Dr Alison Richards, BVSc MRCVS looks at possible household hazards

There are many substances around the home that could potentially cause our cat harm if they ingest or come into contact with them.  Cats are often more likely to ingest poisonous substances due to their fastidious grooming habits, the majority of times ingestion being entirely accidental.  The consequences of this can range from skin irritation to life threatening organ failure, so understanding how to keep your cat safe is important.

If you think your cat may have ingested any substance listed below, seek urgent veterinary attention.


Benzalkonium chloride is commonly found in industrial and domestic disinfectants such as antibacterial cleaners, household disinfectants and patio cleaners.  Cats may lick surfaces but more commonly will walk over cleaned surfaces and then groom, subsequently ingesting the chemical.  Benzalkonium chloride is an irritant which can cause skin and mouth ulceration.  Symptoms of ingestion include:

  • Anorexia/difficulty eating due to mouth and tongue ulceration
  • Lethargy
  • Drooling
  • High temperature

Symptoms are not apparent immediately so owners may not be aware their cat has come into contact with the substance until it is too late.  If you suspect benzalkonium chloride poisoning, contact your vets immediately.  If caught early, cats can be decontaminated, but once signs of poisoning develop, a vet will only be able to treat symptomatically, recovery can take several days.  Very rarely it can be fatal – generally in these cases, there is swelling of the throat.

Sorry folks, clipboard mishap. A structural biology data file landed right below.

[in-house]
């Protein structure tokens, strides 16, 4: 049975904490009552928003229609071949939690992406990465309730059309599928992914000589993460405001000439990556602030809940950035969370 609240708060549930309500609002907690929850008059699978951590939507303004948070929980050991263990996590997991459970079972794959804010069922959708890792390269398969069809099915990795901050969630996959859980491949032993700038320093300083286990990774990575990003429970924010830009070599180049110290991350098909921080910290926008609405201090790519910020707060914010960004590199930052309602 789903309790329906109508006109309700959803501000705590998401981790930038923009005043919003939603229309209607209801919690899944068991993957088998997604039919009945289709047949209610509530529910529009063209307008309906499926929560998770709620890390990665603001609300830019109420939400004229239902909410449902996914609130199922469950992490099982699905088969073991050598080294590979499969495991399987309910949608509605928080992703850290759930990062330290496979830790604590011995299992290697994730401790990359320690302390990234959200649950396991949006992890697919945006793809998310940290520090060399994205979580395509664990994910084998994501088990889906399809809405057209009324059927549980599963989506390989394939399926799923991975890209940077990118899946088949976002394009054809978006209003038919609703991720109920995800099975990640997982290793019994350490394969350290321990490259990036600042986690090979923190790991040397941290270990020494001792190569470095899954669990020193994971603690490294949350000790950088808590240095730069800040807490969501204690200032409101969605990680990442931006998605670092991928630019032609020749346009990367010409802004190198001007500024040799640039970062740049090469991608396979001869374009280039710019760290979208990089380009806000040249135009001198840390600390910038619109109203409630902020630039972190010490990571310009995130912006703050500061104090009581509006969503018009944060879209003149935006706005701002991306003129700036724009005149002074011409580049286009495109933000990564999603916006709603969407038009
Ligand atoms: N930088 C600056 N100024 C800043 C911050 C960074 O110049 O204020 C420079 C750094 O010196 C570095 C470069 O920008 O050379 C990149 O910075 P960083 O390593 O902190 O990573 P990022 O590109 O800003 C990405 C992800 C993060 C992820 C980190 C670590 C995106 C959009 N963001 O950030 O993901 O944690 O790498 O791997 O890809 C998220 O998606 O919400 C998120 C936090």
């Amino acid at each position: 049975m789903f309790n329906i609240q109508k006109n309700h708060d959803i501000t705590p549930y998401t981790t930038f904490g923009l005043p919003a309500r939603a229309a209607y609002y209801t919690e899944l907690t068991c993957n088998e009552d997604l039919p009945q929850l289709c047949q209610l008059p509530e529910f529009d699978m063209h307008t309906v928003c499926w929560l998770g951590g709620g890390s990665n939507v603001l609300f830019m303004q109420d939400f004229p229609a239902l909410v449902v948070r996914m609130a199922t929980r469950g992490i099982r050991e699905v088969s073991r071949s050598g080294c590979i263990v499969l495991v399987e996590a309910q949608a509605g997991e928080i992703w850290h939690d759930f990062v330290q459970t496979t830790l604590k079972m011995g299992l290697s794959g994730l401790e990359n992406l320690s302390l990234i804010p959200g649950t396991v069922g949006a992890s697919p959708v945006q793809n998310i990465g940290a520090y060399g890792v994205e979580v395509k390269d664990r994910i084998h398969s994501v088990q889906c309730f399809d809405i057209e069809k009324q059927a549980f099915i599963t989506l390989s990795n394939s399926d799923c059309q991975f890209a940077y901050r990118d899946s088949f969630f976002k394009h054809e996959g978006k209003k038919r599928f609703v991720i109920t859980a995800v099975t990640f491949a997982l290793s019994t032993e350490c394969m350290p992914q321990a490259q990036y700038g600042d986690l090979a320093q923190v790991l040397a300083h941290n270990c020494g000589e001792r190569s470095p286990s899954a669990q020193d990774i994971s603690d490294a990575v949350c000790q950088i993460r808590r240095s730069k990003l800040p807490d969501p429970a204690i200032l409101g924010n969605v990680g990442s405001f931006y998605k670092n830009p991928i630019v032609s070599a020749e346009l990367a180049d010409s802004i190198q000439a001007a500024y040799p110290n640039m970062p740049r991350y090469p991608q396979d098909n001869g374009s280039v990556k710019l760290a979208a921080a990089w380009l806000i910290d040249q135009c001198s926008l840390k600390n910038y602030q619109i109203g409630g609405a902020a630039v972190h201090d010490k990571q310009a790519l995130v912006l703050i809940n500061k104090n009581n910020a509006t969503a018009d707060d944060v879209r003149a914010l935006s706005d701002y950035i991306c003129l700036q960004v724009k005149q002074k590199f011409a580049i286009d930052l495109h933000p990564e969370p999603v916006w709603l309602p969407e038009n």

There are household cleaners available that do not contain benzalkonium chloride and these are much safer.


Ethylene Glycol is widely used as antifreeze for car radiators, screen washes and de-icers, and in garden water features, but is unfortunately, highly toxic to cats.  Cats do appear to be attracted to the substance and only a very small amount, around a teaspoon of liquid, can be potentially lethal.  Cats may drink from a puddle or may walk over a puddle and lick their paws.  It is vitally important that as soon as you suspect your cat may have ingested antifreeze, emergency veterinary treatment is sought.  The substance causes severe kidney damage, which can be fatal.  Potential symptoms, which generally start thirty minutes after ingestion, include:

  • Vomiting
  • Lethargy and weakness and in some cases collapse
  • Wobbliness (the cat may seem drunk)
  • Increase in drinking and urination

Within the first few hours a vet may treat antifreeze poisoning with an antidote, ethanol - which is often in the form of vodka!  This prevents kidney damage but is only effective if used soon after poisoning.  After this the main treatment is supportive care to try and allow the kidneys to recover. 

Preventing poisoning

These key steps will reduce the chance of your cat coming into contact with these chemicals:

  • Mop up any spills
  • Use them at the appropriate dilution
  • Store them safely out of reach
  • If you have any suspicion your cat may have contacted or ingested a poisonous substance, contact your vet urgently.

Huge thanks to Francesca Watson, editor of The Cat magazine for giving me permission to use this article on The Daily Mews website.  This article first appeared in The Cat magazine, Summer 2019 issue.





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